Record time and activities with Google Sheets, Calendar and Apps Script

Jasper Duizendstra
4 min readJun 19, 2019

Keeping a record of time spent on tasks can be a challenge. Should you update daily, weekly, make notes, use a spreadsheet or just a piece of paper? The dreaded monthly email, please enter your time, it is the end of the month and we need to send the invoices. I have been in situations where I needed to enter the time in three systems, one of them being an terminal based program.

Keeping the records in sync, find a frictionless way to record daily time became important to me. The first iteration of getting control over the process was maintaining my own spreadsheet, in my own format, and at the end of the week just copy paste the data into all the systems. Some optimization was possible, once the data was organised in the sheet I could order it in a way to make the copy paste action easier.

There was still lots of room for further optimization, mainly by entering the time easier and defer some of the bulk work to a later point in time. Google Calendar is great to use as the place to input time. Create a secondary calendar and start recording time.

Keeping track of the day

Most of the interface ito write time is already there. Just add a title that is enough to remember what the record is about. Then at the end of the week, open a google sheet and with a single action all entries are imported into the time spreadsheet. The records can use some structuring so we can report on project, customer and task.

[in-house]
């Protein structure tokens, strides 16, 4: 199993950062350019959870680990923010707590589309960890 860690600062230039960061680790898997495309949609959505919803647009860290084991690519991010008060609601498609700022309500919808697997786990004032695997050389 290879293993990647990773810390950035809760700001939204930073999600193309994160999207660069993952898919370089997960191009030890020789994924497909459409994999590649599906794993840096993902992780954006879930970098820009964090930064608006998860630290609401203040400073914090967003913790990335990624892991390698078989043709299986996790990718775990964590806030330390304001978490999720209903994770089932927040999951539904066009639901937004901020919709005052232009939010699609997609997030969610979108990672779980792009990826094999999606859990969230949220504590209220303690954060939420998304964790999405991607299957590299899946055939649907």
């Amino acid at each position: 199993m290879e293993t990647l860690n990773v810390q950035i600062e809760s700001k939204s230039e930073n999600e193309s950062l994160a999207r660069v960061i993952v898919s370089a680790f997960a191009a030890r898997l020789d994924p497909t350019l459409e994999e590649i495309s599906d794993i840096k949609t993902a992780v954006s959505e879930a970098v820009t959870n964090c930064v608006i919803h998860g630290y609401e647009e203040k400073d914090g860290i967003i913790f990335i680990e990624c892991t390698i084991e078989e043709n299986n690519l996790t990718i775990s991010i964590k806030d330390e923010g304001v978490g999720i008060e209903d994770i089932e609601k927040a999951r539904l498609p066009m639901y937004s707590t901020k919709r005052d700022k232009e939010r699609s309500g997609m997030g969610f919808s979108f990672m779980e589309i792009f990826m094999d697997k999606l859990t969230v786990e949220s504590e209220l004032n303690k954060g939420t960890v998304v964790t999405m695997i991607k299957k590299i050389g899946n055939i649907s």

The calendar entries organised in the sheet

Once the customer, project and tasks are selected the description can be copied and maybe cleaned up a bit. At this point the time records are structured and can be used in other processes.

The QUERY function is a great way to build the dashboard. Or make a quick and dirty overview of the hours spend on Project X.

Interested? Here is how to set up the sheet.

Disclaimer, some technical knowledge is required to set the sheet up. The code is open and there are examples in the sheet. If you get stuck feel free to ask me for help in the comments.

The setup part one, first create your secondary calendar where you will enter the time. There is a plus sign just below “other calendars”. Then select the “Create new calendar” option

Give it a nice name and click on the blue button.

Last step for this process, copy the id of the calendar, we need it later

Part two, make a copy of the sheet. In the configuration tab you should paste the id of the calendar you created in step one.

At this point the sheet should work. This is a nice moment to enter some test entries in the calendar, maybe some projects on the code page and play a bit with the sheet to get a feeling on how it works. The menu option myTime will trigger the synchronisation. It will ask for an authorisation the first time. The code is open and explained in the rest of the article.

How it works

The menu option is added via the onOpen Action. The myTime object is constructed using the Crockford’s 2014 object creation pattern mentioned in this talk and in JavaScript: The Good Parts.

The myTime function is kept simple. The usage of setFormulaR1C1 is important to enter the formulas in the sheet. The function uses the Higher-order functions some and forEach to handle the looping in an elegant way.

What’s next

There is still room for optimization, think AI/ML to translate the description into the customer, project and task. Or simply implement a basic #tag system. Automate imports in others systems, or use the calendar to plan your time and then convert the planning into time written. There is more on the list, for now, as is, this sheet saves me time and provides me with a clear overview of time spend.



Jasper Duizendstra

Freelance Google Cloud Platform Architect, Google Workspace GDE